Episodic Memory and Autism (part3)


Image result for you and me equals us Click to view part one and part two
Research informs us that in typical development the foundations for episodic memory are formed in infancy through everyday parent-child interactions that take place naturally within their relationship.  Similarly, research indicates that the parent-child relationship, when the child is on the autistic continuum, is disrupted.  Within RDI this relationship is referred to as the ‘Guided Participation Relationship’.  The founders of RDI Dr Gutstein and Dr Sheely, label this disruption as a ‘Lack of Growth Seeking’ which prevents the child from being motivated to learn that ‘you and me = us’, through:

  • seeking and sharing experiences with their parent
  • looking to their parent when they are unsure of how to do something, or just need some encouragement to continue
  • naturally observing what their parent is doing within their environment to enhance their own learning
  • exploring and experimenting with objects with their parent
  • synchronising their actions with their parent.
Forming emotion laden memories through ‘You and Me = Us’

In Part 1 it was stressed that to gain emotion laden memorie

  •  It is crucial that the child has an active hands-on role both within the encoding and retrieval of memory stages.
  •  The encoding is the child’s own experience of ‘I’m physically and mentally here at this point in time, these are my emotions and this is my own experience of being in this interactive engagement’.

The early stages of the RDI Family Consultation Programme concentrates on helping parents to slow down and create opportunities for the child to take an active role within the parent-child interactions.  It is highly important that the foundation of ‘you & me = us’ is firmly in place.  To ensure this is happening it is recommended that no matter what age, whether co-occurring conditions are or are not diagnosed, that the parent strips everything back to resemble the early parent-child interactions that occur in the early stages of typical development.  This can be a lot easier to do with a younger child where you can use anticipation games such as ‘Peek-a-boo’; ‘Round the garden’; clapping games; hand games; ‘row your boat’; starting to lift your child then pausing as if they are too heavy and waiting for them to emotionally connect, or give a bodily signal, to invite you to continue; or holding onto a swing, to allow your child to give that emotional or physical response, before letting go.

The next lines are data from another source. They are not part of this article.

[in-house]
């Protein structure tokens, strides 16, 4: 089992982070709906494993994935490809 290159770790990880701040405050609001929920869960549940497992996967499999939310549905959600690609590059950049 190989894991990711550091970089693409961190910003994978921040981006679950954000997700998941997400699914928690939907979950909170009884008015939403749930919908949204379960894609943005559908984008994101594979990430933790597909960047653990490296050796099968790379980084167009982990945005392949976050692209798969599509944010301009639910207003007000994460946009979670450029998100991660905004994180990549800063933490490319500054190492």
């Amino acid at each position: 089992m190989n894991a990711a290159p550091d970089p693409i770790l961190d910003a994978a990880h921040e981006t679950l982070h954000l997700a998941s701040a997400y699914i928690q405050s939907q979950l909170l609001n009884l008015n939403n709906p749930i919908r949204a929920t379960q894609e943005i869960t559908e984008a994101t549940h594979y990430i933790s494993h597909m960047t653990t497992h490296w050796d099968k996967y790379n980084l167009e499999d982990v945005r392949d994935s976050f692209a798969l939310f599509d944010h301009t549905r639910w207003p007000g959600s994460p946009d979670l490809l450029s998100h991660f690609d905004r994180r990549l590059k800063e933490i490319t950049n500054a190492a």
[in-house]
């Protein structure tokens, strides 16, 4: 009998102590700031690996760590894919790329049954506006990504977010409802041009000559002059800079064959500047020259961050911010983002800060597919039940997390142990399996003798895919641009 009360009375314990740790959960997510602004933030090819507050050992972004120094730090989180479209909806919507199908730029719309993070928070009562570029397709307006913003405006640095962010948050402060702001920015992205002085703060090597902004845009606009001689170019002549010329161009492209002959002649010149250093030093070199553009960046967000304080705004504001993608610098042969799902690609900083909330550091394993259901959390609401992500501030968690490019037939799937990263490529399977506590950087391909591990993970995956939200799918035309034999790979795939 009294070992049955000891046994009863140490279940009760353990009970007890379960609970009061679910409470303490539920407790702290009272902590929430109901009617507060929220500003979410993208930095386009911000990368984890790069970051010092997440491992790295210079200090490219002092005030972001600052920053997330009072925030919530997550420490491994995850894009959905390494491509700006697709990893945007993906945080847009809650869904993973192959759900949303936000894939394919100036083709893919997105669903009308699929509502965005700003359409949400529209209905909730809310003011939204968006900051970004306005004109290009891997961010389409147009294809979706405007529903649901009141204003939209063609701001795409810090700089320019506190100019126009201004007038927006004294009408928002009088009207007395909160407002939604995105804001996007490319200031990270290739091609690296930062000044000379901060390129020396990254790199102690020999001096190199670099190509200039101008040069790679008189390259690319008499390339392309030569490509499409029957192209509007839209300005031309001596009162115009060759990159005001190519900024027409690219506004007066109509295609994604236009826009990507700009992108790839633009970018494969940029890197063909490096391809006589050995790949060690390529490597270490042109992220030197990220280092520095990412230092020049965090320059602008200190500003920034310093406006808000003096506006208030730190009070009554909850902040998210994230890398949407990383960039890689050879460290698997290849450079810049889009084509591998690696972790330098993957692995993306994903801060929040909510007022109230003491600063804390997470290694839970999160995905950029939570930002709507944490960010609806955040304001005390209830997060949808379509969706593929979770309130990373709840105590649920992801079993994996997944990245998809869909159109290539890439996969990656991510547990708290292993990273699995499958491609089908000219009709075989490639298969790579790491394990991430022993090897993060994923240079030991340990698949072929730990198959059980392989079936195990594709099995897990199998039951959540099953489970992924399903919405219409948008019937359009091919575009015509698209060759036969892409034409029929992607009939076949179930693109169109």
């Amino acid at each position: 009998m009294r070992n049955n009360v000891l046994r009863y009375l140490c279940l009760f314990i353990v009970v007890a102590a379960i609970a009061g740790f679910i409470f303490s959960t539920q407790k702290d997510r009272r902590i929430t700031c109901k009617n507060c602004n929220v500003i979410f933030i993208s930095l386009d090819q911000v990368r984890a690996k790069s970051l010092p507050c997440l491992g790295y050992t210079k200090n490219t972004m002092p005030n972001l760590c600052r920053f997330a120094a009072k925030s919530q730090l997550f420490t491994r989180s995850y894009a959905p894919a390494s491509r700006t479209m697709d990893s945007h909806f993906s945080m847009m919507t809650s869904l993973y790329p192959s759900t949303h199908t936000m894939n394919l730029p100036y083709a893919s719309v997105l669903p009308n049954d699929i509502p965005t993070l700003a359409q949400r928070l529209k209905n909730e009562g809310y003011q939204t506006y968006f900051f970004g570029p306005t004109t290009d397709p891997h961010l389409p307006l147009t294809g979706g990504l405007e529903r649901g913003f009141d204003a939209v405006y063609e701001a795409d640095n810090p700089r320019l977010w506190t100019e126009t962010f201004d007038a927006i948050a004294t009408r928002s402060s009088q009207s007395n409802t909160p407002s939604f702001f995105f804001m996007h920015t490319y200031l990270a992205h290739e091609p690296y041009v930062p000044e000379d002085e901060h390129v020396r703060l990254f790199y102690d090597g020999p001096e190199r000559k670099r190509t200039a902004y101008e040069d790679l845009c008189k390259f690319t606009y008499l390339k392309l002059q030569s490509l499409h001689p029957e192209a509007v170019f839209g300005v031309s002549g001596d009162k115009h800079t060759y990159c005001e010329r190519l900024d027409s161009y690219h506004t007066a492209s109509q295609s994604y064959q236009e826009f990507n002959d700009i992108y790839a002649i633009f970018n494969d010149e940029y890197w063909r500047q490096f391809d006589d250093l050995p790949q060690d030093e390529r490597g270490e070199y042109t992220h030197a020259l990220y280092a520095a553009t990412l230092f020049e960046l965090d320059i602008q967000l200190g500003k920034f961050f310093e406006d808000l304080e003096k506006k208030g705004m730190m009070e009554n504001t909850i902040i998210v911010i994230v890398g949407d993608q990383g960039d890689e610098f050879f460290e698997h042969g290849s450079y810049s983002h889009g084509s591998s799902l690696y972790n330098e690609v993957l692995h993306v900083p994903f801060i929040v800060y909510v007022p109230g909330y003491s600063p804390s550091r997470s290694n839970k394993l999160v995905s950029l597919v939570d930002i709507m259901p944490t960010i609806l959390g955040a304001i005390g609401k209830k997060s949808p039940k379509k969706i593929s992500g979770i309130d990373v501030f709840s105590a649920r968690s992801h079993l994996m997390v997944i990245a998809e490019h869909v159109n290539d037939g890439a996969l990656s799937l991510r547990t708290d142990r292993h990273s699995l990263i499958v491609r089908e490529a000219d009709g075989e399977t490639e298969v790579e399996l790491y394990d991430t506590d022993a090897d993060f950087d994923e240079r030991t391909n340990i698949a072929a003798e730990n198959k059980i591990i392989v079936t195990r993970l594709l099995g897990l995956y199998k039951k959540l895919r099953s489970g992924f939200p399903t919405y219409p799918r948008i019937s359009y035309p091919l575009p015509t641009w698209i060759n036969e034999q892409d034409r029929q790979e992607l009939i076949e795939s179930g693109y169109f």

However, it can be a little trickier with an older child / young adult.  This is where an RDI Consultant would be able to help parents to think through what could be used to activate a ‘come back for more’ level of motivation for their child, that is based on a combination of age and developmental readiness.  Like the activities listed for younger children, the aim is for all interactions to be primarily used to encourage experience and emotion sharing between parent and child.

Once the beginning of experience and emotion sharing between parent and child is happening, on a regular basis, you can evolve onto ‘you, me & it’.  With ‘it’ being an object.  For instance, throwing a ball back and forth, playing a board game, a game like Jenga, taking turns to stir / add an ingredient when cooking etc.  Of note the ‘me & you = us’ is still the primary focus of RDI and it is important to not get lost in the task.